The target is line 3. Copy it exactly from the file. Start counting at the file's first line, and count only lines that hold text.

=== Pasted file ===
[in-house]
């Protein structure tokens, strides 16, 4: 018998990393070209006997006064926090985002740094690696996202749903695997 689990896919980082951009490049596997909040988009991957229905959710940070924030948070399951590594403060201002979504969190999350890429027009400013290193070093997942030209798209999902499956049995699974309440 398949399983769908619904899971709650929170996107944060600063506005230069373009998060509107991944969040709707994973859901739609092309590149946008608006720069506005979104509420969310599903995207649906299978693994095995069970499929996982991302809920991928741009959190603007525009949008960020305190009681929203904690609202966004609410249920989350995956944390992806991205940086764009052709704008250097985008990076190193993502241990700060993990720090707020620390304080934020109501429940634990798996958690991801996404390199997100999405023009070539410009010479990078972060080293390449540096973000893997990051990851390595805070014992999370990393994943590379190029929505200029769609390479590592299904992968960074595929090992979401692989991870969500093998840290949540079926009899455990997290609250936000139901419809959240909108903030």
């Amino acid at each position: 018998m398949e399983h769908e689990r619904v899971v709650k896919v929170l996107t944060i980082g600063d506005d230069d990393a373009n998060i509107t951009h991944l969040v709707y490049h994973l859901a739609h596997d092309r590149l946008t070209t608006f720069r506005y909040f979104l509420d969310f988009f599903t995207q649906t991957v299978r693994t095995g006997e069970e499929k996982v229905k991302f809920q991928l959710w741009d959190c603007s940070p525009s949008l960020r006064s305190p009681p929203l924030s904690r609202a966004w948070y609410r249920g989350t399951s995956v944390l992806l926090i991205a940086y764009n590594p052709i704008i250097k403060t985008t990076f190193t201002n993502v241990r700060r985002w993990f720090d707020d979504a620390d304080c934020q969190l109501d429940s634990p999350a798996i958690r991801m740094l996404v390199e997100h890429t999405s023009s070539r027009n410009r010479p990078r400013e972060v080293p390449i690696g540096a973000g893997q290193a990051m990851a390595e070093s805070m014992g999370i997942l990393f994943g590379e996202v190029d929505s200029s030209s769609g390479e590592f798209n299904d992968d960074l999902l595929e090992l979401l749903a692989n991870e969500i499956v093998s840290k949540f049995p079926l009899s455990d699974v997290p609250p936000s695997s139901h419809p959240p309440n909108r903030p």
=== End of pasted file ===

């Amino acid at each position: 018998m398949e399983h769908e689990r619904v899971v709650k896919v929170l996107t944060i980082g600063d506005d230069d990393a373009n998060i509107t951009h991944l969040v709707y490049h994973l859901a739609h596997d092309r590149l946008t070209t608006f720069r506005y909040f979104l509420d969310f988009f599903t995207q649906t991957v299978r693994t095995g006997e069970e499929k996982v229905k991302f809920q991928l959710w741009d959190c603007s940070p525009s949008l960020r006064s305190p009681p929203l924030s904690r609202a966004w948070y609410r249920g989350t399951s995956v944390l992806l926090i991205a940086y764009n590594p052709i704008i250097k403060t985008t990076f190193t201002n993502v241990r700060r985002w993990f720090d707020d979504a620390d304080c934020q969190l109501d429940s634990p999350a798996i958690r991801m740094l996404v390199e997100h890429t999405s023009s070539r027009n410009r010479p990078r400013e972060v080293p390449i690696g540096a973000g893997q290193a990051m990851a390595e070093s805070m014992g999370i997942l990393f994943g590379e996202v190029d929505s200029s030209s769609g390479e590592f798209n299904d992968d960074l999902l595929e090992l979401l749903a692989n991870e969500i499956v093998s840290k949540f049995p079926l009899s455990d699974v997290p609250p936000s695997s139901h419809p959240p309440n909108r903030p």